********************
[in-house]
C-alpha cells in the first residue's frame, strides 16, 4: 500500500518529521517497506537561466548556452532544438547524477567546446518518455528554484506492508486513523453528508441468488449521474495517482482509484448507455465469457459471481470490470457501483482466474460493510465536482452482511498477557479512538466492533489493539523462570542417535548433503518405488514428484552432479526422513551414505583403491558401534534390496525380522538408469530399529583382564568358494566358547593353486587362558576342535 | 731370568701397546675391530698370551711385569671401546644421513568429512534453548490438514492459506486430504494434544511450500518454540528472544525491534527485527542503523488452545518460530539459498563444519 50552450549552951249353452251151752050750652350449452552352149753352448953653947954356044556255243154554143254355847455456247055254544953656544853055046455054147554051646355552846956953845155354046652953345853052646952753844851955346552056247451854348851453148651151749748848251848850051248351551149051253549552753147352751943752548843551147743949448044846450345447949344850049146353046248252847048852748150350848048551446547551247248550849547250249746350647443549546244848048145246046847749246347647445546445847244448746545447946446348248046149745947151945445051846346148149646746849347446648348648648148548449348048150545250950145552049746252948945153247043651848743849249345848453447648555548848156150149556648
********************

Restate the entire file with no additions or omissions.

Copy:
[in-house]
C-alpha cells in the first residue's frame, strides 16, 4: 500500500518529521517497506537561466548556452532544438547524477567546446518518455528554484506492508486513523453528508441468488449521474495517482482509484448507455465469457459471481470490470457501483482466474460493510465536482452482511498477557479512538466492533489493539523462570542417535548433503518405488514428484552432479526422513551414505583403491558401534534390496525380522538408469530399529583382564568358494566358547593353486587362558576342535 | 731370568701397546675391530698370551711385569671401546644421513568429512534453548490438514492459506486430504494434544511450500518454540528472544525491534527485527542503523488452545518460530539459498563444519 50552450549552951249353452251151752050750652350449452552352149753352448953653947954356044556255243154554143254355847455456247055254544953656544853055046455054147554051646355552846956953845155354046652953345853052646952753844851955346552056247451854348851453148651151749748848251848850051248351551149051253549552753147352751943752548843551147743949448044846450345447949344850049146353046248252847048852748150350848048551446547551247248550849547250249746350647443549546244848048145246046847749246347647445546445847244448746545447946446348248046149745947151945445051846346148149646746849347446648348648648148548449348048150545250950145552049746252948945153247043651848743849249345848453447648555548848156150149556648